A lot is written about artists just starting their careers, and about those artists with a lifetime of work to look back over, but in a piece for The Enemy Barry Schwabasky considers the difficulty of being somewhere in the middle of an artistic career. After all, “most artists do, for better or worse, live through what’s come to be known as their midcareer. It’s just that they don’t often do so with ease. … The middle of the journey sometimes seems to be all about losing the way.”
Stephanie Danler’s best-selling, semi-autobiographical novel, Sweetbitter, has been given the green light by Starz network for a six-episode series. “As she learns the ropes of restaurant work, [Tess] falls for bad-boy bartender Jake, and makes her first forays into wine, drugs, lust, betrayal and adulthood,” writes the Los Angeles Times. Pair with Jason Arthur‘s essay on novels about work.
It’s that time of year again – our good friends at The Morning News are back with their annual epic, the Tournament of Books! Head over to TMN now to read round 1, which pits award season favorite Lincoln in the Bardo against Samantha Schweblin‘s Fever Dream (and read our own review of George Saunders‘s much-lauded novel here).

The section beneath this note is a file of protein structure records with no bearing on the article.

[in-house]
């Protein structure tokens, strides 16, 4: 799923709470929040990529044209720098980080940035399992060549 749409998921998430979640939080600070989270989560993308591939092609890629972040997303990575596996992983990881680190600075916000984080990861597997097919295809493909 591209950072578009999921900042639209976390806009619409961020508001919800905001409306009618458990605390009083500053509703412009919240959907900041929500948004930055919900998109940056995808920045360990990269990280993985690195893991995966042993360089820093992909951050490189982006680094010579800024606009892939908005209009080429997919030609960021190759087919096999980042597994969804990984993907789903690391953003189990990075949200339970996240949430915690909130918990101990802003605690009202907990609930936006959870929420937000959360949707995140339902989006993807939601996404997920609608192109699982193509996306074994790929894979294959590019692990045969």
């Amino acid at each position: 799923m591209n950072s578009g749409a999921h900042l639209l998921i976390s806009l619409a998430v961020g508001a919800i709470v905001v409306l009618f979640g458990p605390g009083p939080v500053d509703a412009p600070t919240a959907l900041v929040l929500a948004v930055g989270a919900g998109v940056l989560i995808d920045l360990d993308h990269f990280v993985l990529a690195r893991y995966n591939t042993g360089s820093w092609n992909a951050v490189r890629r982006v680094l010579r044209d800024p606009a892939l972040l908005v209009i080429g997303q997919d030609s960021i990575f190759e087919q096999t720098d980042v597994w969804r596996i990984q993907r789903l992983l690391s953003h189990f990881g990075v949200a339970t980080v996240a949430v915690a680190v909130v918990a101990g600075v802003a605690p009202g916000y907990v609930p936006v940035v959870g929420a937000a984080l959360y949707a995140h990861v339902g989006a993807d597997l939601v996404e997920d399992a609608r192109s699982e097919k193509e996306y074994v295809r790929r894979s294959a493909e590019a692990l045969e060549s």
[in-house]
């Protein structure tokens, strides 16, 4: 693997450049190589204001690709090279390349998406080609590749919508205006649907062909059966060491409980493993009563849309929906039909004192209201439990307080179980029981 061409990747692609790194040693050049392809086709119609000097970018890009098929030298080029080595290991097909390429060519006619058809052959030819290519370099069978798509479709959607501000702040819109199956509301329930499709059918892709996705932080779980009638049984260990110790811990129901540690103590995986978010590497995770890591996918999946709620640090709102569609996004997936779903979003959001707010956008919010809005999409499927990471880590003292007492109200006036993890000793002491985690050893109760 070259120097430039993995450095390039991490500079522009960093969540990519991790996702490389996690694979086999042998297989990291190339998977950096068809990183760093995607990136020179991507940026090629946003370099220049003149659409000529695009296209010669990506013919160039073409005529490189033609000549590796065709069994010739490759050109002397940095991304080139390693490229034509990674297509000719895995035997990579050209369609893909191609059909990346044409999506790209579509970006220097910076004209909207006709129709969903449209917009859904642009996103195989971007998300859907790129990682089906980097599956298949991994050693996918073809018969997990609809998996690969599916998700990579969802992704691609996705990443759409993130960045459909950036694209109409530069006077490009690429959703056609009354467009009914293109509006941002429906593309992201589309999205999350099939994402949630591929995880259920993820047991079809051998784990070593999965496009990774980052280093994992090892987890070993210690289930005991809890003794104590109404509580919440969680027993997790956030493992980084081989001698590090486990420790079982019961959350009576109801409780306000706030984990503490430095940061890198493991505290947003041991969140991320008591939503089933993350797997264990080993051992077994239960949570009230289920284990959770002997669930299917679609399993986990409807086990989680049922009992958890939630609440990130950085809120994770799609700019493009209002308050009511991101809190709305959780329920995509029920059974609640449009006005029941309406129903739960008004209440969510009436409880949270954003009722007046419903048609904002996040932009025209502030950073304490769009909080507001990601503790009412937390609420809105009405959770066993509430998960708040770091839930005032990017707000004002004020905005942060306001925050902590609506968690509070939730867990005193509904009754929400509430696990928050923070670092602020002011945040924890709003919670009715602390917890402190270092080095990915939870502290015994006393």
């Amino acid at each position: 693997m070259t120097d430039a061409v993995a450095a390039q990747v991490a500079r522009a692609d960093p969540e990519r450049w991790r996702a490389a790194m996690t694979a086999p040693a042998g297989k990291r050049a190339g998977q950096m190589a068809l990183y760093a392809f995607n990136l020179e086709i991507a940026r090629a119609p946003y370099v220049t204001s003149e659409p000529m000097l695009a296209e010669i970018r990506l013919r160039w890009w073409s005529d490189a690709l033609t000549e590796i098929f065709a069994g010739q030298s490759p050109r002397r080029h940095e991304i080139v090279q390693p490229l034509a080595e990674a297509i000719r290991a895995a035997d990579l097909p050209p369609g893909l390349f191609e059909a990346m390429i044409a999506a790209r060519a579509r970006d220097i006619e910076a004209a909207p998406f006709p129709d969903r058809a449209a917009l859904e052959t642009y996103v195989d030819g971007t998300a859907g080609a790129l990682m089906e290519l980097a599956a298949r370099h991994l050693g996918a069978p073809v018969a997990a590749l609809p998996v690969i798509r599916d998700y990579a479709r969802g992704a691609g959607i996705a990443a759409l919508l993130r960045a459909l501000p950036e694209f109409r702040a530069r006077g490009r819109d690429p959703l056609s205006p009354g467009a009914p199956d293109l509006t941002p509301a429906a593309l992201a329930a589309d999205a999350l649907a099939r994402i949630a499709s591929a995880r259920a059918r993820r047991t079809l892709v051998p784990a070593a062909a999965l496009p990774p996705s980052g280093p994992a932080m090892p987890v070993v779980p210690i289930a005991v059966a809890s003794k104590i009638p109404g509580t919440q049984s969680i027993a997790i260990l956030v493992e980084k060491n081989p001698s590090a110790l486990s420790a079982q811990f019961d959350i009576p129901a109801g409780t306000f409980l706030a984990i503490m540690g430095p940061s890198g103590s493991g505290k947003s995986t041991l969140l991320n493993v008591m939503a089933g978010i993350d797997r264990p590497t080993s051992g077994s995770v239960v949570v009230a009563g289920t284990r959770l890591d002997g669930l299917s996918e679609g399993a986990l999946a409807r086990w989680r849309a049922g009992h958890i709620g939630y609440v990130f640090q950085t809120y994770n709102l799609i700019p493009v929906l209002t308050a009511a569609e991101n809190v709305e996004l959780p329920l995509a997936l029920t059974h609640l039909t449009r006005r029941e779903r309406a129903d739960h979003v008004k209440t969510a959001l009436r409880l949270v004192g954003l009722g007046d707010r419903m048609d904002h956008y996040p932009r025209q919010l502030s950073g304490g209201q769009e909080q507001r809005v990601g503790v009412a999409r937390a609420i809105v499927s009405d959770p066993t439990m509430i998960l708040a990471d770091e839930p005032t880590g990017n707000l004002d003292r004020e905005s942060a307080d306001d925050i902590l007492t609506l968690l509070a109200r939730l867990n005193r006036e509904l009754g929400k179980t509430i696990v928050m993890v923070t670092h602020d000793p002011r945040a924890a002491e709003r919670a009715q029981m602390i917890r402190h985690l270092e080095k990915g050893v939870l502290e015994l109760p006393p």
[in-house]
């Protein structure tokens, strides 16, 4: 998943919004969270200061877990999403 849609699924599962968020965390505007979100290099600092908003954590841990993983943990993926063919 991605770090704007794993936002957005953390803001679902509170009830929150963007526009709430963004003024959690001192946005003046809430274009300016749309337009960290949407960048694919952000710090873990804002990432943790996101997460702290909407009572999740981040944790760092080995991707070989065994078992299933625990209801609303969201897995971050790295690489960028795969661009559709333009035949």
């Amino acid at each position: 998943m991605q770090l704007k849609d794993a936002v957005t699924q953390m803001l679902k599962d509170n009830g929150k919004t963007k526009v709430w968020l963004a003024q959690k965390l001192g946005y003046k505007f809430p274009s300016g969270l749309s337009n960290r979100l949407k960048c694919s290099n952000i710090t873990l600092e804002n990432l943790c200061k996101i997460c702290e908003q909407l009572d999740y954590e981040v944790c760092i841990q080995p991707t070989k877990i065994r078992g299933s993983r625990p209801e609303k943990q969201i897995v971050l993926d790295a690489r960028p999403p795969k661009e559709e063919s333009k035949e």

io9 offers up “The Twenty Science Fiction Novels that Will Change Your Life,” from Frankenstein to Pattern Recognition. (via)Cathleen Schine on the charms of Peter CareyThe “Thomas Bernhard cult” claims a new initiate.F.O.T.M. (Friend of The Millions) Lydia Millet talks about “endangered species, the idea of motherhood, and her stint at Hustler.””Why do scribblers make drinking their second art? For one thing, it primes them for their task.” Writers and booze.Some American Studies undergrads at The University of Virginia have put together an online exhibit titled “The New Yorker Magazine in the 1930s.”NPR’s “In Character” segment considers Hawthorne’s Hester Prynne.
Last night at the General Assembly, the working group of drummers, Pulse, in a spirit of conciliation and generosity, brought forward a proposal to limit their drumming from 12 to 2 and 4 to 6 pm only.
The publishing industry is roughly 86% white. Yet comparative titles, or “book comps,” are whiter still, the L.A. Review of Books has found, arguing that this makes it exceptionally difficult for writers of color to place their books with imprints at Big Five publishers. “Comps,” in other words, “perpetuate the status quo.” Here’s how.